234. I am a big ball-shaped 60-year-old woman, 57″ bust with waist and butt following behind at 51″, and I love the beautiful sweaters you have in IK. However, it’s really discouraging to go “Oooh!” and “Ahhh!” and then find out that only three sweaters even go up to 50″–about the equivalent of a commercially made 1X jacket. I’m not a seamstress, flunked sewing back in home ec, and have a really hard time changing the bust, the arm circumference, the length, where the waist is placed, when to start the armhole, blah, blah, blah. If I’m going to invest in 25 balls of expensive yarn to knit a sweater, I want it to be the sweater the designer intended, and I’d like it to fit. And have lace sometimes. And be asymmetrical sometimes, or modular, or weird. Thanks so much!

  235. Just wanted to agree that the simple bust measurement does not address the issue of cup size. Mine is all up front too – I wear a 36 inch back size, but my overall bust for your survey came out at 49 inches.

  236. I appreciate the opportunity to complete the survey, but it did not cover my problem. A double mastectomy left me without breasts, but all sized are determined by bust size. That is impossible for me. Any help would be appreciated.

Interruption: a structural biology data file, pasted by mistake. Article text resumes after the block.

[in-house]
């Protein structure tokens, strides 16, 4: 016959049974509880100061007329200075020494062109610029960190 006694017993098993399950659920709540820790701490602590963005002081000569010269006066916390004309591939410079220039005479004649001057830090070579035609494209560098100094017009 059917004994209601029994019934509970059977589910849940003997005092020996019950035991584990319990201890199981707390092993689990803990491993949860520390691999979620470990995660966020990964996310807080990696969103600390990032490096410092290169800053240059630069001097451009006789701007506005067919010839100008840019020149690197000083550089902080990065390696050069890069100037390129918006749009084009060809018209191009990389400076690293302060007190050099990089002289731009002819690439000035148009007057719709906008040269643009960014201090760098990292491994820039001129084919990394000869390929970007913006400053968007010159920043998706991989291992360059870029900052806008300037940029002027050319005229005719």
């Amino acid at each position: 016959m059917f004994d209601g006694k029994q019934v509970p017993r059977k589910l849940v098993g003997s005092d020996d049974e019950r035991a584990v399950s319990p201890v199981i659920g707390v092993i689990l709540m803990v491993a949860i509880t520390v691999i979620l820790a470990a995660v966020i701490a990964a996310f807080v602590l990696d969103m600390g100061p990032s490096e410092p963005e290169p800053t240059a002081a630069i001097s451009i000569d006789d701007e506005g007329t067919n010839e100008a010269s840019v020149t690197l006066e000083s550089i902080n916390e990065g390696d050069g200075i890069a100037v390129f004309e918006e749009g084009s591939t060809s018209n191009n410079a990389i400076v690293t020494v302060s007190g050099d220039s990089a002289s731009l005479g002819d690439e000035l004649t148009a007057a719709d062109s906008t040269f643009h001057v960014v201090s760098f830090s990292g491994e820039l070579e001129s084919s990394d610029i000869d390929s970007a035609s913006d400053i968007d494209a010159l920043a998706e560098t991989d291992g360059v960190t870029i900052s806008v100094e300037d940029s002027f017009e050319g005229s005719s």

237. Another reminder that some of us are hippy and short-waisted — and not quite good enough knitters to know just how to get from wide hips through short-waisted to medium bust without looking like a trapezoid. A section in the general how-to section on how to put two sizes together would help.

  238. Thank you! I promptly pulled out the tape measure, measured the important parts (wanted to have a glass of wine or something to deal with the shock) and clicked on the survey link. But you only asked the top measurement. I think it’s important to know how some of us are large-sized on the other parts, so you’ll know why deep waist darts don’t work: top=42″, waist=40″, hips=47″. Ok, this *better* be anonymous!

  239. I answered the survey, but just wanted to add here that with a 48″ bust, when I shop at a “Plus Size” store, I am on the small end of the plus size range, wearing a size 14 or 16. What really gets me the most though are the skinny, skinny sleeves – I generally need a 17″ sleeve, and often I find patterns that have a 48″ bust, but a smaller, narrow sleeve.

    This just leaves me with a goal of working on my pattern alteration skills so I can make the sleeves bigger at the top and at the adjust the armhole openings accordingly.

    Or I’m just doomed to making lots of scarves and socks…